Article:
At her store, you can also order a personalised Kyko the Dog in Disguise crochet doll. “Kyko is supposed to be a pregnant dog disguised as a human,” says Li. “These dolls are handmade by Tokyo-based doll maker and crochet artist Eva Matszushita.” You can give Li a photo of yourself in your favourite outfit and she will send the photo to Matszushita, who will make a Kyko doll wearing a similar outfit to the one you have on in the photo. Other unusual items at 2 Magpies include custom made leather baby shoes by Tokyo designer Aiko Nagai, that allow you to have your infant’s name, date of birth or a special message embroidered on the insole.

A stroll by 2 Magpies - Photograph of Michele Koh Morollo

A stroll by 2 Magpies – Photograph of Michele Koh Morollo

Sin Sin Fine Art
53-54 Sai Street, Sheung Wan

On Sai Street, a sculpture of a wiry man with his back pressed up against a wall invites you into Sin Sin Fine Art. The nesting space of respected Hong Kong artist Sin Sin Man, the sculptures, installation art and jewellery that she curates in this art space and shop reflect her longtime love for the cultures of Southeast Asia – Indonesia in particular. The space also showcases works by other artists such as contemporary French painter Louis Cane and Chinese ink artist Sun Guangyi, whose work is on display till February 28, 2016.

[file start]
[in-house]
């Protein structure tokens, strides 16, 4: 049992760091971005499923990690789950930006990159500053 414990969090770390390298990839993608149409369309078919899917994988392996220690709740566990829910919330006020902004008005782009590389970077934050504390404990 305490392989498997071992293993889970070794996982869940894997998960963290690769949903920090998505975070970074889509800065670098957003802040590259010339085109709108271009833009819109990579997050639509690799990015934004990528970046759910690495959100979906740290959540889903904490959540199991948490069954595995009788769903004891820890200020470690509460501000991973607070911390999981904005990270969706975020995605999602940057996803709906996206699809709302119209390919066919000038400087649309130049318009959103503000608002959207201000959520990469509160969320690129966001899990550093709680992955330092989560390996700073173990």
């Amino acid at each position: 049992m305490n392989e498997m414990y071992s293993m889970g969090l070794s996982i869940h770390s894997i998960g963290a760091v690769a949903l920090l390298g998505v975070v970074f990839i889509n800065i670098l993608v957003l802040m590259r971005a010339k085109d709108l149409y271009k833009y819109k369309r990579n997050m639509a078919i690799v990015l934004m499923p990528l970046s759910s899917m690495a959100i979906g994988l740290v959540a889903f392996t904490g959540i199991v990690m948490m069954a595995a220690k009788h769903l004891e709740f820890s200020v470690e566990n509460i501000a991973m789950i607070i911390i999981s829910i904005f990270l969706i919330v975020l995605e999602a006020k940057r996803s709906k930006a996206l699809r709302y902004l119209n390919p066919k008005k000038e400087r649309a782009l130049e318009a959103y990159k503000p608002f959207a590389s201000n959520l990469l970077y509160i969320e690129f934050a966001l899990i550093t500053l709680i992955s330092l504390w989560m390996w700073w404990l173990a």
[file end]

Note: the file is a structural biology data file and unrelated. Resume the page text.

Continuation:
SinSin in the night - Photograph of Sophie Chalumeau

SinSin art space – Photograph of Sophie Chalumeau

Heritage Tea House
4 Tai Ping Shan Street, Sheung Wan

A certified tea master who has studied Chinese tea culture for 20 years, Katherine Yu shares her passion and knowledge at this tranquil, Zen-like space. She brings the pleasures of Chinese tea to the public with a variety of workshops on the art of tea preparation, gathering and brewing. Her shop sells eight types of Chinese tea – pu’er, dark tea, black tea, celadon tea, yellow tea, white tea, green tea and floral tea. “We closely monitor the quality, aroma, flavour, texture and colour of our products,” says Yu. You can sit at a table here and enjoy a pot of tea, or bring home loose-leaf teas and tea ware, which are available for purchase at the store. “Tea drinking is all about taking a slower and more contemplative approach to life,” she says.

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Tea House after a long day – Photograph of Sophie Chalumeau

Everyday’s Good
1/F, 52 Tai Ping Shan Street, Sheung Wan

Located on the first floor of an old tong lau building, this little shop carries stunning ceramics and glassware made by artisans from Japan, Southeast Asia and around the world. Items that stand out include a wooden Jin Akihiro mug crafted out of tabunoki, a type of evergreen tree native to Kagoshima prefecture in Japan, and a Sea ceramic mug in blue and white from Nom Living in London. Owner Eden Lee has a good eye for timeless design; every item here, which includes stationary items as well as jewellery, is an extraordinary work of art.